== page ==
Over the next few weeks BaDoink will be taking a look at cult classics – movies that have captured the imagination and remained an enduring and intriguing part of modern pop culture over the decades. Our first visit for BaDoink’s Cult Classics is to the 1997 Canadian mathematics-based sci-fi horror nightmare, Cube.
Some films aren’t your favorites simply because they’re deemed to be ‘good’. There’s a lot more to it than that. Some movies might remind us of simpler times, or specific moments, even people; it’s the same thought process that allows us to hold onto certain songs for years.
Vincenzo Natali’s Cube carries a lot of contextual nostalgia for me. Not long after moving from one end of the country to the other in order to take up a position at a new school just before my teenage years, I used to stay up and watch Cube on the Sci-Fi Channel (when it was good) well into the early hours. This wasn’t very difficult, given that it seemed to show about four times a day. But hey, if you’ve got the broadcast rights then you may as well use them, right?
At the time the usual problems associated with a child uprooting and moving 300 miles away came to the fore. Struggles to adapt, problems fitting in, an accent that stuck out like a sore thumb among my contemporaries. Okay, granted, as I near 30 those problems still exist for me but it’s a damned sight worse as a kid.
…and so I remember Cube as a good anchor point for me. Something a little more familiar as I sought to carve my own niche at a time of life that was confusing enough already.
Having not watched it for a few years since, I was a little worried that all of those memories were about to unravel and I’d be left with the wreckage of some gaudy, trashy b-movie; the wool having being pulled over my impressionable eyes all those years ago.
The premise of Cube is both simple and perplexing. A number of people wake up in a cube-shaped room with a number of hatches that go in all directions. True to form, nobody knows how they got there, who one another is, nor do they know of a way out.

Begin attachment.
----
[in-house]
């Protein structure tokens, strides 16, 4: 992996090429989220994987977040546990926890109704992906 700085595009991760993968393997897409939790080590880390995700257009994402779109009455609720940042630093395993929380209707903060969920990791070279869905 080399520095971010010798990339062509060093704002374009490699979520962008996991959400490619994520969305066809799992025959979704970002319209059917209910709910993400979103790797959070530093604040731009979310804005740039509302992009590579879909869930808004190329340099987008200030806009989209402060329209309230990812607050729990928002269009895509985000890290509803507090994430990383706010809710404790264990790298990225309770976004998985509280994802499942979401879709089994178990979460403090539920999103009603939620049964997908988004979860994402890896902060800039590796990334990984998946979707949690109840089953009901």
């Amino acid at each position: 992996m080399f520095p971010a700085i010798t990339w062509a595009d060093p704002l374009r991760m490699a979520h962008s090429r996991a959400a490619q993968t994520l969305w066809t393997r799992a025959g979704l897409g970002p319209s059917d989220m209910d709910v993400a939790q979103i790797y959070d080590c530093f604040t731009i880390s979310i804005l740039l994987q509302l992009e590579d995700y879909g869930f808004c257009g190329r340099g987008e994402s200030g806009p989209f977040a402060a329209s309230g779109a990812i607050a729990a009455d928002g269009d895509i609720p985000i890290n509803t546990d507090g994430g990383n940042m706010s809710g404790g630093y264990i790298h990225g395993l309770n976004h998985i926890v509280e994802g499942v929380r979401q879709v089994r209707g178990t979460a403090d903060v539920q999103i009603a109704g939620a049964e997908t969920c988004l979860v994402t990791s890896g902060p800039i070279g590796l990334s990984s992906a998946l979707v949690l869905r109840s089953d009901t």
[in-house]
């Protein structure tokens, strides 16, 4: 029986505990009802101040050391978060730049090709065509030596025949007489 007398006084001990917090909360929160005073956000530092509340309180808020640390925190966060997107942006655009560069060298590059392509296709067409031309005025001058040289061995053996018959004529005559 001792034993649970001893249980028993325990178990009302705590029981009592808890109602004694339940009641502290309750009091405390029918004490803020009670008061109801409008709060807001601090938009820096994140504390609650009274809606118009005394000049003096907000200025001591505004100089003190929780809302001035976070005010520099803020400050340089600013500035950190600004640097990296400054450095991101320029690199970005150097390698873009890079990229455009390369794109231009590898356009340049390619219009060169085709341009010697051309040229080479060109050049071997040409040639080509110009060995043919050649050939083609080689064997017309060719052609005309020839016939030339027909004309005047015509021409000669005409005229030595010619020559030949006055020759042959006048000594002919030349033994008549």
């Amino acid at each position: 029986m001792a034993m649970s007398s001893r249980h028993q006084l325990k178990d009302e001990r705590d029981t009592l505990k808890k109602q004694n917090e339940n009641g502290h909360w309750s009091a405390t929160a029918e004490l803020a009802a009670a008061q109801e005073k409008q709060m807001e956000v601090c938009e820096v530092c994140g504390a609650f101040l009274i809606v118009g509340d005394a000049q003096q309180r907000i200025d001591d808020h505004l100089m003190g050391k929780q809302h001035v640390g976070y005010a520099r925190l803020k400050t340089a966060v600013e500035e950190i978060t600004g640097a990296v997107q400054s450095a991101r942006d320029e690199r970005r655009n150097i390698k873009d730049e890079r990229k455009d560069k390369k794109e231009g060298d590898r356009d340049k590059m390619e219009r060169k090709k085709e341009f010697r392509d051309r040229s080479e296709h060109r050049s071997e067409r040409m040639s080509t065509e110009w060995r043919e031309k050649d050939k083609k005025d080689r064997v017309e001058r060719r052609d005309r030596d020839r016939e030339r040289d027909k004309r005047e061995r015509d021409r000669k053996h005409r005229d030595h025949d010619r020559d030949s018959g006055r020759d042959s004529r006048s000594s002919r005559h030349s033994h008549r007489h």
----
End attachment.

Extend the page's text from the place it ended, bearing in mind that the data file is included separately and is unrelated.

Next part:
But what’s this? Some of the rooms are booby-trapped? And there’s an awesome death sequence in literally the first scene of the movie? Awww yes! This is better than I remember already!
…and that’s essentially it. Random people, whose skills and/or occupations serve as some form of help, chugging from room to room in search of a way out and avoiding hilariously barbaric traps that include acid in the face, laser wires, flamethrowers and spikes-a-plenty.
We follow Quentin, a bug-eyed, lean and mean cop with a few ‘personal demons’; Leaven, a maths whizz; Holloway, a free clinic doctor with a massive “big-brother-chemtrails-flouride-in-the-water” hang up; Worth, a somewhat laconic and miserable office drone and Kazan, an autistic savant who cannot communicate verbally. What a team, huh?
Given that Cube takes place in rooms of exactly the same dimensions at all times, it’s left to the script to try and keep things afloat. It just so happens that the script is the film’s biggest problem. Aside from some of it being beyond corny, the writer’s attempts to tackle the who/where/what/why/when of the Cube itself are utterly confusing. Worth, who may or may not have had something do with the construction *cough*, tries to explain. This is the literal quote:
“You don’t get it. This may be hard for you to understand, but there is no conspiracy. Nobody is in charge. It’s a headless blunder, operating under the illusion of a master plan. Can you grasp that? Big Brother is not watching you.”
What? Answers on a postcard to the usual address please. The film’s efforts in trying to shoehorn in a socio-political message don’t work. It’s no ‘people be actin’ like zombies at the mall’ thing like Romero woulda done, that’s for sure.
Bonus points go to Maurice Dean Wint for his portrayal of Quentin. Starting off the film a stern but fair cop looking to rally people together, his inevitable descent into madness must rank as one of the quickest and most severe in the history of mental health analysis. He goes from shambling King Lear-esque figure muttering about destiny to Jason Voorhees-style unstoppable mega killer from scene to scene towards the end, which is fun but totally spikes the film’s pacing.
That’s all part of the fun though. Cube still contains scenes with genuine tension and fear, some gory set pieces and a cast really giving it their all. What more could you ask for?
Although just how they didn’t call the two sequels Cube Squared and Cube Cubed I’ll never know…